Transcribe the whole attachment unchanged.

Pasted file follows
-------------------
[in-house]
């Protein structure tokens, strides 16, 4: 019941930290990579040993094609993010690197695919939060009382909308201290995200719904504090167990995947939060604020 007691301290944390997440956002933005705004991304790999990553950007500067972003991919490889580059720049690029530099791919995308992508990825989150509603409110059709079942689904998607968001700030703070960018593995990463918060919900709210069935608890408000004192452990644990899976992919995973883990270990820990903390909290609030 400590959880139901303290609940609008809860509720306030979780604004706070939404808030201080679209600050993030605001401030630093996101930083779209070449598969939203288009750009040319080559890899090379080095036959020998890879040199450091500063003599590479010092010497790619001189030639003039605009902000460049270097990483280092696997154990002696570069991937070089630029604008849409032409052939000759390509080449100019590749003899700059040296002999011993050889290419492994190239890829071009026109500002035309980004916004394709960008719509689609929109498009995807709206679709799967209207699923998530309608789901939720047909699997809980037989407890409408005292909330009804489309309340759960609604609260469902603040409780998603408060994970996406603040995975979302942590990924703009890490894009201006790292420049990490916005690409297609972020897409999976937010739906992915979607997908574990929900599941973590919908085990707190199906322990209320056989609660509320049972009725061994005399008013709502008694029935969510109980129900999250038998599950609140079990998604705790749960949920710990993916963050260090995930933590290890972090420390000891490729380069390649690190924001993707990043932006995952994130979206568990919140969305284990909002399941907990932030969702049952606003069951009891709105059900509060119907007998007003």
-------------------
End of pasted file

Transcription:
[in-house]
């Protein structure tokens, strides 16, 4: 019941930290990579040993094609993010690197695919939060009382909308201290995200719904504090167990995947939060604020 007691301290944390997440956002933005705004991304790999990553950007500067972003991919490889580059720049690029530099791919995308992508990825989150509603409110059709079942689904998607968001700030703070960018593995990463918060919900709210069935608890408000004192452990644990899976992919995973883990270990820990903390909290609030 400590959880139901303290609940609008809860509720306030979780604004706070939404808030201080679209600050993030605001401030630093996101930083779209070449598969939203288009750009040319080559890899090379080095036959020998890879040199450091500063003599590479010092010497790619001189030639003039605009902000460049270097990483280092696997154990002696570069991937070089630029604008849409032409052939000759390509080449100019590749003899700059040296002999011993050889290419492994190239890829071009026109500002035309980004916004394709960008719509689609929109498009995807709206679709799967209207699923998530309608789901939720047909699997809980037989407890409408005292909330009804489309309340759960609604609260469902603040409780998603408060994970996406603040995975979302942590990924703009890490894009201006790292420049990490916005690409297609972020897409999976937010739906992915979607997908574990929900599941973590919908085990707190199906322990209320056989609660509320049972009725061994005399008013709502008694029935969510109980129900999250038998599950609140079990998604705790749960949920710990993916963050260090995930933590290890972090420390000891490729380069390649690190924001993707990043932006995952994130979206568990919140969305284990909002399941907990932030969702049952606003069951009891709105059900509060119907007998007003």